Anatomy of the Mexican State

villas-army
Francisco “Pancho” Villa turned his criminal organization into an army and was warlord over Chihuahua until his death in 1923

Given the utter failure of the Mexican federal government to abide by its social contract to provide specific services to the large sectors of its population—i.e., education, health care, respect of civil liberties, protection of property, and most importantly, protection of life— coupled with the government’s failure to exercise sovereignty over territory firmly controlled by narco-warlords, indigenous insurgent groups, and self-defense militias, it’s reasonable to conclude that Mexico is a failing state.

Since the state still exists and provides services to some sectors of the population, it hasn’t failed altogether, but it certainly is in the process of failing.  More so since the erratic behavior of the Trump presidency and the announcement of the 20% wall tariff caused the peso to crumble.

Criminologist John P. Sullivan (of the Small Wars Journal) elaborates on the Mexican criminal insurgency; namely that the insurgency’s main goal is to gain autonomy and economic control over territory. By hollowing out the state and creating alternative states—in this case feudalistic fiefdoms ruled by narco-warlords through their narco-guerrilla armies—the criminal insurgency introduces a dual-state model. In this model, the Mexican state is allowed to continue operating, albeit with the understanding that true sovereignty lies with the criminals’ shadow government. The dual states model appears to be a twisted modern interpretation of “one country, two systems.”

To better understand the power struggle between the Mexican state and the warlords of the narco-state, it is necessary to take a new look at the anatomy of states. Economist and academic scholar Murray Rothbard drafts a paradigm of conquest and statecraft in which a conquering tribe realizes “that the time-span of plunder would be longer and more secure… if the conquered tribe were allowed to live and produce, with the conquerors settling among them as rulers exacting a steady annual tribute…” The paradigm continues by illustrating a bandit group’s conquest of a territory, the bandit chieftain proclaiming himself King, and “a new State has joined the ‘family of nations,’ and the former bandit leaders have been transformed into the lawful nobility of the realm.”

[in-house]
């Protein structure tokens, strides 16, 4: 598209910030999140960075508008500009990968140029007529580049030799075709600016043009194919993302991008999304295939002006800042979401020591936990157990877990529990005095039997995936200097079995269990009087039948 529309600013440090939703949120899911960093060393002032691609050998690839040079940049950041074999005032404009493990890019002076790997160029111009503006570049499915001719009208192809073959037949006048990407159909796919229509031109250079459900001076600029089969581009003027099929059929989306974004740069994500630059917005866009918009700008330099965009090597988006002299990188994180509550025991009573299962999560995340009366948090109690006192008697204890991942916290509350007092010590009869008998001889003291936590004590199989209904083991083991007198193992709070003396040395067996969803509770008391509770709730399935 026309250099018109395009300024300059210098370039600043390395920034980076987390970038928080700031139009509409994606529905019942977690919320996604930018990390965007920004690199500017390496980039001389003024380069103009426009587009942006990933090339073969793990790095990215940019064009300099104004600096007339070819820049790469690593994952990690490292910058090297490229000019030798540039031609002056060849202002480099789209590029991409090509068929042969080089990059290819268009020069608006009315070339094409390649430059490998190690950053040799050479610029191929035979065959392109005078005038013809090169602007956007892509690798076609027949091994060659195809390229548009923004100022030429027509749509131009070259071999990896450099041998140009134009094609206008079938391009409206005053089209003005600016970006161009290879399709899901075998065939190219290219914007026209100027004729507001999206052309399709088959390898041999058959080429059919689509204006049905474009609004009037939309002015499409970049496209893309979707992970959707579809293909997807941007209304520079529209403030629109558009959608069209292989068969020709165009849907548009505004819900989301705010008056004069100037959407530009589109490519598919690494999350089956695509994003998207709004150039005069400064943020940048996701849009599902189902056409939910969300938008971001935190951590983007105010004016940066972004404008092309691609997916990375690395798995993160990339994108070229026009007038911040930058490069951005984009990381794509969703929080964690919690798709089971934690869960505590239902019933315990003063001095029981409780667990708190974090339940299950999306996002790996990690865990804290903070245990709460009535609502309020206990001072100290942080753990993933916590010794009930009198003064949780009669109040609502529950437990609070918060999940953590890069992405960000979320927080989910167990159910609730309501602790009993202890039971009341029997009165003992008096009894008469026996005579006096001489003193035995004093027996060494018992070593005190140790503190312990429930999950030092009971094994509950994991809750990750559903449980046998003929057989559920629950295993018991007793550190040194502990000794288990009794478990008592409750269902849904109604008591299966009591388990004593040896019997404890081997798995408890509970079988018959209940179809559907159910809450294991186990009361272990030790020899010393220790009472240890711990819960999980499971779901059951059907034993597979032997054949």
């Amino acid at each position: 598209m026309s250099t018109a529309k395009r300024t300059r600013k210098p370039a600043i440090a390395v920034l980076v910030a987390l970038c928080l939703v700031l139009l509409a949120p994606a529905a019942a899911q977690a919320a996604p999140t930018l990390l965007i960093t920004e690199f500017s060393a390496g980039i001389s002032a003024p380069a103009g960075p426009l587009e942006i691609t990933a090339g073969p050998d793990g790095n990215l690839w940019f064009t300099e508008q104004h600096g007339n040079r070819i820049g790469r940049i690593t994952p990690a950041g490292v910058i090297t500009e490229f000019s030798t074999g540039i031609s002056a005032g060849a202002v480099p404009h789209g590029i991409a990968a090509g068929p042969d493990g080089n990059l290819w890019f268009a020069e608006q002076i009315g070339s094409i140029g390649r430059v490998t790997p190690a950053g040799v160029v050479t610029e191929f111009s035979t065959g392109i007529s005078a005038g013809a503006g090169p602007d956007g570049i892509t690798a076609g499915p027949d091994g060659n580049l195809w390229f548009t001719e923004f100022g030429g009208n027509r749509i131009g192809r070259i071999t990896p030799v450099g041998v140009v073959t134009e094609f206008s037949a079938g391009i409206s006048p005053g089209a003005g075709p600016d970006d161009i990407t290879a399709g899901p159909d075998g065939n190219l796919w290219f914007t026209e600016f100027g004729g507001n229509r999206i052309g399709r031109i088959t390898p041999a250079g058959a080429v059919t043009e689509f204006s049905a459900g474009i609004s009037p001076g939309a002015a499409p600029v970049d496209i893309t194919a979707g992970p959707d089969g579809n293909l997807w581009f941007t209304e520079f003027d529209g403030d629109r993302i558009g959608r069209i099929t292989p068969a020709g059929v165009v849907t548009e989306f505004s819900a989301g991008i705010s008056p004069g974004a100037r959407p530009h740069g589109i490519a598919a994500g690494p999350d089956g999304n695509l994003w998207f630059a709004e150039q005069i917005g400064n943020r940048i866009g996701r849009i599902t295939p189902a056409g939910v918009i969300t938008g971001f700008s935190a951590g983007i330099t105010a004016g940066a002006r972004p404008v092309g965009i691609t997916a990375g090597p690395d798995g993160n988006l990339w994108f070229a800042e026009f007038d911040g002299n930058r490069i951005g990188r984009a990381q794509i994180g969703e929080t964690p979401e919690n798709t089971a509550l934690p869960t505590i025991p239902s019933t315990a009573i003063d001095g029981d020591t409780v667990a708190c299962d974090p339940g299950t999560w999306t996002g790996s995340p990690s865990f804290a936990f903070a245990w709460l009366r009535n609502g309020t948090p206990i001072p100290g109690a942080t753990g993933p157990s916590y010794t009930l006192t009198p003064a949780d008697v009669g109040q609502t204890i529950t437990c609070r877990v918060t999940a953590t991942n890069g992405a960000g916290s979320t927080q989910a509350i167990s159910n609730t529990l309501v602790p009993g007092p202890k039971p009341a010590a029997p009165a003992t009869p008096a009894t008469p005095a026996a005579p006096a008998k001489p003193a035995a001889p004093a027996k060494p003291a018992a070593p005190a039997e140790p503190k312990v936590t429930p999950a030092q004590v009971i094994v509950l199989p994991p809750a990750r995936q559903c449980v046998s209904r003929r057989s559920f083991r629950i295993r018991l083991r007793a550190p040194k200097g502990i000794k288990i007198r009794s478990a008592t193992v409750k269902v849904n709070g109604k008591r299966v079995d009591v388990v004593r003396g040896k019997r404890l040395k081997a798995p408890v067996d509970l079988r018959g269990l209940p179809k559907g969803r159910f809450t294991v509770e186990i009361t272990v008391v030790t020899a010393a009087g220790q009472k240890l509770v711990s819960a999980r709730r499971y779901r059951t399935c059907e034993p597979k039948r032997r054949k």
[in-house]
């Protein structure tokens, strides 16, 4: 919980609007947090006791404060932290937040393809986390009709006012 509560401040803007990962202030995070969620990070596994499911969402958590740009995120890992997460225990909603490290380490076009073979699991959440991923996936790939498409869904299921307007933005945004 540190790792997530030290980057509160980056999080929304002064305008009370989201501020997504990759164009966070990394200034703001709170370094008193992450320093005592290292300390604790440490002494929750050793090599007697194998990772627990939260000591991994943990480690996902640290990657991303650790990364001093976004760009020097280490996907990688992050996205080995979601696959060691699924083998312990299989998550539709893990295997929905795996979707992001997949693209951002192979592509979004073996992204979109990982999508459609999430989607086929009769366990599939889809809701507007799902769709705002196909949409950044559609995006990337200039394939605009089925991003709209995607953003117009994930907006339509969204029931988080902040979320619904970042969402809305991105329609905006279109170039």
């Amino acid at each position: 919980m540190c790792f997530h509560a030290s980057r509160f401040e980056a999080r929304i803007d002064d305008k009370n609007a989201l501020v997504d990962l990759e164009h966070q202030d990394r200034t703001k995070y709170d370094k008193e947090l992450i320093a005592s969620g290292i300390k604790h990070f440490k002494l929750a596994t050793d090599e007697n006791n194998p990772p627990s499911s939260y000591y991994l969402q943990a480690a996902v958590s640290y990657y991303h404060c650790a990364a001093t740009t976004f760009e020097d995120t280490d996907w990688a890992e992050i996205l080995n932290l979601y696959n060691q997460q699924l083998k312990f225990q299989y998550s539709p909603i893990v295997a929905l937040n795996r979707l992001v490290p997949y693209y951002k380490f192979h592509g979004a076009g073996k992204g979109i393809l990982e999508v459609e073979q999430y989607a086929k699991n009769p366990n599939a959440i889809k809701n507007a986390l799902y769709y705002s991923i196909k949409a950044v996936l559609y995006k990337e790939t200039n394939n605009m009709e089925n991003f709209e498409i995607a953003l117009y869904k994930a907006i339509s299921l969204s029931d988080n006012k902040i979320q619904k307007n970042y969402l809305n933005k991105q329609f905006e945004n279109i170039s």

Rothbard boils the state down to its most common denominator: the individual. Looking beyond the institutions perpetuated by the legal fiction of a state, the state is first and foremost a collection of individuals banding together to govern (or rule) other individuals. Rothbard’s model for states certainly holds true when applied to Mexican history, from the Spanish Empire’s conquest of Latin America and its rule over the indigenous peoples, to Porfirio Diaz’s dictatorship and system of political patronage, and extending to the conquest of territory and rule over its people by narco-warlords.

In this context, the Mexican state exists more so on paper than in actuality, whereas the narco-fiefdoms exist in actuality but not on paper.  The struggle for power, territory, and control between the various factions of conquerors—be they men in business suits in Mexico City or farmers with diamond-studded cowboy hats in Culiacán—as well as the total body count higher than 150,000, gives credibility to the case for labeling the Mexican drug war as a civil war.

 

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Image courtesy of Warfare History Network. Article content  excerpted from ‘Civil War in Mexico: Re-Examining Armed Conflict and Criminal Insurgency.’

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